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Let $R = L_1 \oplus L_2 \oplus ··· \oplus L_n$ where each $L_i$ is a left ideal and $n \in \mathbb{N}$. Show that there exist idempotents $e_i \in R$ where $e_i = e_i^2$ such that $1_R = \sum\limits_{i=1}^{n} e_i$, $L_i = Re_i$ and $e_i e_j = \delta_{i,j}e_i$ for all i, j.

All I really know that is the elements $\{e_i\}$ are called orthogonal idempotents. I am looking for hints on how to proceed not a premade solution.

How would I also start to prove a variant of this where $e_i \in Z(R)$?

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  • $\begingroup$ If you have a decomposition into left ideals there is not necessarily a "variant where $e_i\in Z(R)$". Take, for instance, $M_n(F)$ for $F$ a field. You can decompose $1$ into $n$ pairwise orthogonal idempotents, but the ring only has two central idempotents. But if you have decomposed the ring into a finite "direct sum of ideals" then yes, you can find central idempotents. $\endgroup$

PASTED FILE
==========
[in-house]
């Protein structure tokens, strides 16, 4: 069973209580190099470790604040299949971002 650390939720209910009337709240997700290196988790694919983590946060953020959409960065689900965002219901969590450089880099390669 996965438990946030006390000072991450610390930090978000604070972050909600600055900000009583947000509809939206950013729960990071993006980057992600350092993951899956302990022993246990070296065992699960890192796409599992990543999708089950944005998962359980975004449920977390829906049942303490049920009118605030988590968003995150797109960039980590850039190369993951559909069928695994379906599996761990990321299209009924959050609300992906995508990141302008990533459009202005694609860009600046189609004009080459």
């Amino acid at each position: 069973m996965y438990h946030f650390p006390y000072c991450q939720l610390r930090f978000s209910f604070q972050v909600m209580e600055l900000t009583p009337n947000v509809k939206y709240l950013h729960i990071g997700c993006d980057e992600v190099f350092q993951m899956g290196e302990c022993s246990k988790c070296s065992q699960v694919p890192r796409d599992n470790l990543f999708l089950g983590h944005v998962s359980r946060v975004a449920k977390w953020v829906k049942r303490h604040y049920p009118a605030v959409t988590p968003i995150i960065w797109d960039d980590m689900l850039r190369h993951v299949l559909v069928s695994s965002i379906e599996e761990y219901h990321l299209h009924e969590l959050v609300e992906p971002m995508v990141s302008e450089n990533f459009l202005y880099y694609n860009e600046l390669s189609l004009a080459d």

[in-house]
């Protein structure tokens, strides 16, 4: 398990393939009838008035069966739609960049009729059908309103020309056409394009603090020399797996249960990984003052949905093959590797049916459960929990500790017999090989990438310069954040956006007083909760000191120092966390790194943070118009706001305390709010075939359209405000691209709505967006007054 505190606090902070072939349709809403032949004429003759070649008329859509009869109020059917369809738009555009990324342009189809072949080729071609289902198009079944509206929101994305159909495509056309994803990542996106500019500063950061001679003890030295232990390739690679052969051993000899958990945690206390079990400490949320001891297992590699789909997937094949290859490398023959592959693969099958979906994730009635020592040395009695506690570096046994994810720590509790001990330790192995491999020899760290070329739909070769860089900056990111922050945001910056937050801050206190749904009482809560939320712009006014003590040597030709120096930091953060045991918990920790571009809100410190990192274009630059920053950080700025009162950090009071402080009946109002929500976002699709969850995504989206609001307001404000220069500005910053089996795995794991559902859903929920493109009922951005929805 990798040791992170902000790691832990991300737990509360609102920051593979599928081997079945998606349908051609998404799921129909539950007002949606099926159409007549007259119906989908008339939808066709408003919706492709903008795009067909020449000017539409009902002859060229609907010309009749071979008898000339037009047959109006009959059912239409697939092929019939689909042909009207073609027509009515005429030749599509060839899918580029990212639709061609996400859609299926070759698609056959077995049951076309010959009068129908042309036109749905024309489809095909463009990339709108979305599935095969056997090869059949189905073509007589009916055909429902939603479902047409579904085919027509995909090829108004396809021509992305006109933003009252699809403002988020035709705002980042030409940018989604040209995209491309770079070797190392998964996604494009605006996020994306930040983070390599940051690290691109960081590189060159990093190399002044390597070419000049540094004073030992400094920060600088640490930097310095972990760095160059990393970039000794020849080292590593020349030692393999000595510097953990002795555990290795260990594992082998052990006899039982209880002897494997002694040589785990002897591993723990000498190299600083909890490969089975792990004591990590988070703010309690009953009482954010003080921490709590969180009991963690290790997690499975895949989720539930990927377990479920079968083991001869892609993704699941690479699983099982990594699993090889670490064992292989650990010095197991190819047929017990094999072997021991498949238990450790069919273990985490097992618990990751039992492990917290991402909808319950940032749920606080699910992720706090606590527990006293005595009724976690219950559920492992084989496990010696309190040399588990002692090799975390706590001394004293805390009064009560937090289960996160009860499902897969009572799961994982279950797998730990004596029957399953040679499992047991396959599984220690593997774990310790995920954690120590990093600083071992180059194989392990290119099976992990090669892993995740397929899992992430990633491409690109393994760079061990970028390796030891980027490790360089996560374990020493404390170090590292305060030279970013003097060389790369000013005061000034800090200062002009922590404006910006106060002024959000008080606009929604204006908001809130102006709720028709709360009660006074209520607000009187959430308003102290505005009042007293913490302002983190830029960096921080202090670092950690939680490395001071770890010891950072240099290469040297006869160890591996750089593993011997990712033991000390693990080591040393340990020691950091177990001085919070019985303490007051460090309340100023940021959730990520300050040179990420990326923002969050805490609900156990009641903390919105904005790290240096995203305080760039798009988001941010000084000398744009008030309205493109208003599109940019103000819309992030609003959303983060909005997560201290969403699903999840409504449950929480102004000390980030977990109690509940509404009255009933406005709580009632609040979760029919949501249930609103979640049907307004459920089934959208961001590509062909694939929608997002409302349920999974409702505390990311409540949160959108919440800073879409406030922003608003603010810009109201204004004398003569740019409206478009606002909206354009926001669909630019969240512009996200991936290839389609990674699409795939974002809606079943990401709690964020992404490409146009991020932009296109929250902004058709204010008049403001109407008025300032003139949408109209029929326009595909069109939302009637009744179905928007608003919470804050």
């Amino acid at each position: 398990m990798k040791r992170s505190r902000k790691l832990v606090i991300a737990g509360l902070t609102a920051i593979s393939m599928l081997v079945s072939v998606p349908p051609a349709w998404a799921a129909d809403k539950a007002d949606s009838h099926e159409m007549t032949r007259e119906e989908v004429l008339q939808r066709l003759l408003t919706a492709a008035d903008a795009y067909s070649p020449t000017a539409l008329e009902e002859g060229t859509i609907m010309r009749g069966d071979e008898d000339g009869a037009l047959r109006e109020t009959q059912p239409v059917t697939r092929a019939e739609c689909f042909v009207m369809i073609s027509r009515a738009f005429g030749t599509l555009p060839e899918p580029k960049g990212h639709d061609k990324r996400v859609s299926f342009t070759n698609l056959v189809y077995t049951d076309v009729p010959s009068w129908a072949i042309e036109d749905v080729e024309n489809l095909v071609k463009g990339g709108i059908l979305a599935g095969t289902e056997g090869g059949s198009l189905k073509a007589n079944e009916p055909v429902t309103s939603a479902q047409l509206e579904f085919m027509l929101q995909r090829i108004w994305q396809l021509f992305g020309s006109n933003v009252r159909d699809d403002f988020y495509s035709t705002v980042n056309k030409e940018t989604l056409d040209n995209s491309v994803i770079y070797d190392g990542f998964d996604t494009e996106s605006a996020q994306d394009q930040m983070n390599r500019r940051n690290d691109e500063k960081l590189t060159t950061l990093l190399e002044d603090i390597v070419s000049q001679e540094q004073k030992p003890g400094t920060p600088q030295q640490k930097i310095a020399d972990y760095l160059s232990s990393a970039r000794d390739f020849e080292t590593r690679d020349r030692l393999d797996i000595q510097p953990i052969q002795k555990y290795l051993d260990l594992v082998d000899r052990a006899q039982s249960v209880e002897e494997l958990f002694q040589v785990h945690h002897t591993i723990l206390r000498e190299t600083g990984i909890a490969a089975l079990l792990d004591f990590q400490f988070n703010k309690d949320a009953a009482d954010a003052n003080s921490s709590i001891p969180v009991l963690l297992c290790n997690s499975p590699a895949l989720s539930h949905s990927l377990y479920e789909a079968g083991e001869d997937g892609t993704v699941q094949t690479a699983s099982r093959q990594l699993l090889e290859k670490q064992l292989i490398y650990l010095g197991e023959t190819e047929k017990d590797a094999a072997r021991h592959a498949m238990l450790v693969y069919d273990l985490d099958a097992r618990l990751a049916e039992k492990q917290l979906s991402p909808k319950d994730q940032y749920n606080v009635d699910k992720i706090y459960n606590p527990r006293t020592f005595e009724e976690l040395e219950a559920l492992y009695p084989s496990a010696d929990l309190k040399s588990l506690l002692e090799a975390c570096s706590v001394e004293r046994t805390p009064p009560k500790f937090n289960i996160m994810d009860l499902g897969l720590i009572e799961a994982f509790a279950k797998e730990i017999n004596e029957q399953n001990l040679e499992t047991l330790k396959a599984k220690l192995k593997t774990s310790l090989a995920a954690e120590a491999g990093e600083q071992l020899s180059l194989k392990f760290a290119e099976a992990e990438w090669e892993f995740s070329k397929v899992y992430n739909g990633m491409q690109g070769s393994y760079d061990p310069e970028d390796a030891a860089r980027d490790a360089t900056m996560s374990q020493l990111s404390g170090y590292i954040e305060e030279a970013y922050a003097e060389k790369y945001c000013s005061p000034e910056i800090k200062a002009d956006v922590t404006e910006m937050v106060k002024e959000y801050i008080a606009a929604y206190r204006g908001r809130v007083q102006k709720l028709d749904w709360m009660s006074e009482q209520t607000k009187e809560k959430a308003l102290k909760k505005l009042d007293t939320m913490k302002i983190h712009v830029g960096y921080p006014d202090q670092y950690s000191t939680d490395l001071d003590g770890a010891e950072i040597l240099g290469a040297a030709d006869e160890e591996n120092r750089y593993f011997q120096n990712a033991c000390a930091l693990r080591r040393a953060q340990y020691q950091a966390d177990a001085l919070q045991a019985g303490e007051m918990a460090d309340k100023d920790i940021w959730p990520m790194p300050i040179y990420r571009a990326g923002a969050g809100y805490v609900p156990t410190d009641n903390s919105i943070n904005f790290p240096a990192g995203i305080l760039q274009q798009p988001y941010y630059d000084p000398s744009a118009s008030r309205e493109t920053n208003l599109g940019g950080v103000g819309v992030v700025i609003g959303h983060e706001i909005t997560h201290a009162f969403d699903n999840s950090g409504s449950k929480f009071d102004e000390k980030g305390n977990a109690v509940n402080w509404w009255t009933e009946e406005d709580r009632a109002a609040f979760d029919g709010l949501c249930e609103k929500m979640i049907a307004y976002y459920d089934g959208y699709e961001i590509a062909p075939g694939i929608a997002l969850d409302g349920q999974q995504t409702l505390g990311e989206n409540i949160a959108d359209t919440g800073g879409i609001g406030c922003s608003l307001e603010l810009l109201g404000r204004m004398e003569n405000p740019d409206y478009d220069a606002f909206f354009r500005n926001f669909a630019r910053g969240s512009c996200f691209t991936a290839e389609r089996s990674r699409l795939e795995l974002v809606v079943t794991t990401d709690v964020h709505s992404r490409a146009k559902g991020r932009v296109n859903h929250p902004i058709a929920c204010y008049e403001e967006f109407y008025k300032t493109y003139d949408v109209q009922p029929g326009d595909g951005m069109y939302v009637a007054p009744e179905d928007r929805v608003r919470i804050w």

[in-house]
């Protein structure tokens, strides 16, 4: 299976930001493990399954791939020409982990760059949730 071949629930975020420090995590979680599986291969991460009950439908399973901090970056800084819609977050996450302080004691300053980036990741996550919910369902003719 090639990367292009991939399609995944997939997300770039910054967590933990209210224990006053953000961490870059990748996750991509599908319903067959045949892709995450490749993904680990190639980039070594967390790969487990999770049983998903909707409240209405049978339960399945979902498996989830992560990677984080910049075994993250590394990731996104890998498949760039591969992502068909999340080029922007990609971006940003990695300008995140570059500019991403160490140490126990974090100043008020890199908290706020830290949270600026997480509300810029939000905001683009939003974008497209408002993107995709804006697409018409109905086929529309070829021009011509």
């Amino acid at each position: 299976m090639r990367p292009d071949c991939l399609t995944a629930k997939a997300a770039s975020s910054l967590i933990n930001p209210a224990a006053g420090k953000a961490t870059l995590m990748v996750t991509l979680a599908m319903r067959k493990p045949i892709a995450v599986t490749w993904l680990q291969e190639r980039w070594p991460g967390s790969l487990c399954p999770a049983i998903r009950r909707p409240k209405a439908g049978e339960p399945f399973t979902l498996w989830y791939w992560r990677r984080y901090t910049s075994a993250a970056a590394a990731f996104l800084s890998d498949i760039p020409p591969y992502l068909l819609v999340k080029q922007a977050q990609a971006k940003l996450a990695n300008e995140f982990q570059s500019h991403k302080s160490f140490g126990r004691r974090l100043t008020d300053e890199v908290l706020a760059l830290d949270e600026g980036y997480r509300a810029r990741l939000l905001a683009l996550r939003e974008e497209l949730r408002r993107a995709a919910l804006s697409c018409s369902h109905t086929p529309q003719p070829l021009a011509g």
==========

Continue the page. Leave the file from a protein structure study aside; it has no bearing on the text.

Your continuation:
– rschwieb
    Commented Aug 5, 2018 at 2:22

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Start by decomposing $1_R$ as a sum $\sum_{i=1}^ne_i$, where $e_i\in L_i$. This decomposition is unique, so you can actually be sure that these $e_i$'s must be the ones you want. Then, proceed to showing that they satisfy the conditions. You may deduce relations between the $e_i$'s by using the fact that $1_R$ is idempotent. Can you conclude with this?

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